FIG. 3 is a schematic illustration of one embodiment of a realization tree 300 corresponding to the semantic representation 200 illustrated in FIG. 2. The realization tree 300 includes a semantic representation identification (e.g., “semid” 304) and one or more recursive phrase structures or realization phrases (e.g., ReaPhrases) 302 1, 302 2 and 302 n (hereinafter collectively referred to as “realization phrases 302”). The semantic representation identification 304 establishes a correspondence between a semantic representation (e.g., semantic representation 200) and the realization tree 300 (e.g., in FIGS. 2 and 3, semantic representation 200 and realization tree 300 share the same “semid” value, “semid-1”). In one embodiment, realization trees such as the realization tree 300 support the modification of retrieved sentences in the adaptation step (e.g., step 108) of the method 100.

Each realization phrase 302 corresponds to a syntactic phrase that, in turn, includes one or more recursive realization phrases 306 and/or realization words (e.g., “ReaWords”) 308. In one embodiment, each realization phrase 302 is characterized by four main attributes: reference (e.g., “ref” 310), syntactic category (e.g., “cat” 312), syntactic function (e.g., “synFn” 314) and atomicity (e.g., “atom” 316). The reference attribute 310 refers to a specific proposition (e.g., propositions 202) in the corresponding semantic representation (e.g., semantic representation 200). For example, the reference attribute 310 in the realization phrase 302 1 refers to “prop-2”, or proposition 202 n in the semantic representation 200.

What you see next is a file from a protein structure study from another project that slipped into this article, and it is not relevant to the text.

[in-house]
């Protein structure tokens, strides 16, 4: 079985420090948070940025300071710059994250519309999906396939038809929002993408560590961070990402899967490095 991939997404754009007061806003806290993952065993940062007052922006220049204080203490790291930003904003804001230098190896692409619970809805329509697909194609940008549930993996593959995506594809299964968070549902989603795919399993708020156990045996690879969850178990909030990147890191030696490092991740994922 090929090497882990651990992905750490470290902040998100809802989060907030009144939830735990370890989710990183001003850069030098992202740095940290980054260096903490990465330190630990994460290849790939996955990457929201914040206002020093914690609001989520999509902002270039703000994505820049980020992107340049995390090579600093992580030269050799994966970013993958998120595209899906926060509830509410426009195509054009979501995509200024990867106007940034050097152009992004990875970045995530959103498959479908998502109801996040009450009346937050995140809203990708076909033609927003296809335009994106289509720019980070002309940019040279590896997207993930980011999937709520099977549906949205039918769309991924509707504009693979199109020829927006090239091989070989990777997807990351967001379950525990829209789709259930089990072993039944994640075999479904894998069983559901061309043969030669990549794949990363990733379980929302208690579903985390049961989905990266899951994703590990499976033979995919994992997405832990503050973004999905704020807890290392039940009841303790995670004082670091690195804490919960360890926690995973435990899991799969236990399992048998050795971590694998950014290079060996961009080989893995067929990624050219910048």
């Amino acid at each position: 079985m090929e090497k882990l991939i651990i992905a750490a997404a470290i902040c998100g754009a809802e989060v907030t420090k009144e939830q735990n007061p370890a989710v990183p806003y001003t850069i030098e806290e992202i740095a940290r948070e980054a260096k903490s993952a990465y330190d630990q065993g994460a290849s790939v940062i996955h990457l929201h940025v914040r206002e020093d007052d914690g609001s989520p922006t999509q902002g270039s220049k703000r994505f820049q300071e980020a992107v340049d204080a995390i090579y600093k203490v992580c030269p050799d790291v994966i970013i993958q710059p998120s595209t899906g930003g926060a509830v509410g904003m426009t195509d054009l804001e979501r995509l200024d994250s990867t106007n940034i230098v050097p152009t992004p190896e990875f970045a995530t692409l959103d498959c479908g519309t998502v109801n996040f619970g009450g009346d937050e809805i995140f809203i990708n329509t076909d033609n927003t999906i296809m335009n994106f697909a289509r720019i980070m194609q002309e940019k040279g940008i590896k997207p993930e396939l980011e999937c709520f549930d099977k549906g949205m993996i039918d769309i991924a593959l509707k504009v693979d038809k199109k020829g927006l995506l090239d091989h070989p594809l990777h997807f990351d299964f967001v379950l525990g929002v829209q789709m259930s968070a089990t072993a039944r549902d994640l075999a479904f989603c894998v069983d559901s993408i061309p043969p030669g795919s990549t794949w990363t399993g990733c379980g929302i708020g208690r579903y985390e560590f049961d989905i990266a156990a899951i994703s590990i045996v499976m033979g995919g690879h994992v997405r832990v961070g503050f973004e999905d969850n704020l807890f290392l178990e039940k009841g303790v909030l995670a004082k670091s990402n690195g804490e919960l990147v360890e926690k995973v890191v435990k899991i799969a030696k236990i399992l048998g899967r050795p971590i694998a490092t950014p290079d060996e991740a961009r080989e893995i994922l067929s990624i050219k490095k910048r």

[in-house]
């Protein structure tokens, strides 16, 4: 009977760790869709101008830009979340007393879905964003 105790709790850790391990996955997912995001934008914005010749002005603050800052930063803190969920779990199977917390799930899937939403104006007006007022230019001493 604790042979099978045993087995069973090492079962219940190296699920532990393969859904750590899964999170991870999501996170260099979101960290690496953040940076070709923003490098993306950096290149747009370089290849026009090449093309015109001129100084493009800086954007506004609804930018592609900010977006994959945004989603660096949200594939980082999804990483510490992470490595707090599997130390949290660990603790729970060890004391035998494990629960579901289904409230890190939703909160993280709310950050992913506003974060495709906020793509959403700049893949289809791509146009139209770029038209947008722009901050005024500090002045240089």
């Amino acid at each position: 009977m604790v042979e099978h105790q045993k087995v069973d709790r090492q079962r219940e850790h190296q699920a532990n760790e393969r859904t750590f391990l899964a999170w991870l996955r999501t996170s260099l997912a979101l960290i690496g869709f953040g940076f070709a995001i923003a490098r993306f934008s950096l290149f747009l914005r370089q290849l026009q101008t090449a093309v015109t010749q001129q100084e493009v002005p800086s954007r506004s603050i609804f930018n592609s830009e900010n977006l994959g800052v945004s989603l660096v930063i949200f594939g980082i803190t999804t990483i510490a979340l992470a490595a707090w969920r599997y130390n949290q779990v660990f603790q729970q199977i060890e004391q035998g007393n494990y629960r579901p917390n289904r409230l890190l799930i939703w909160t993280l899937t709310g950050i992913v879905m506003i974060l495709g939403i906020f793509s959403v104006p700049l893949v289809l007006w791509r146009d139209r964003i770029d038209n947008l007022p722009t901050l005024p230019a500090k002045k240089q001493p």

The syntactic category attribute 312 indicates the part of speech (e.g., noun phrase, adjective phrase, etc.) that the corresponding realization phrase 302 is realized as. For example, the syntactic category attribute 312 for the realization phrase 302 1 indicates that the realization phrase 302 1 is realized as an “np”, or noun phrase.

The syntactic function attribute 314 indicates whether the corresponding realization phrase 302 is a subject, a predicate, an object, a complement or a modifier. For example, the syntactic function attribute 314 for the realization phrase 302, indicates that the realization phrase 302, is a subject.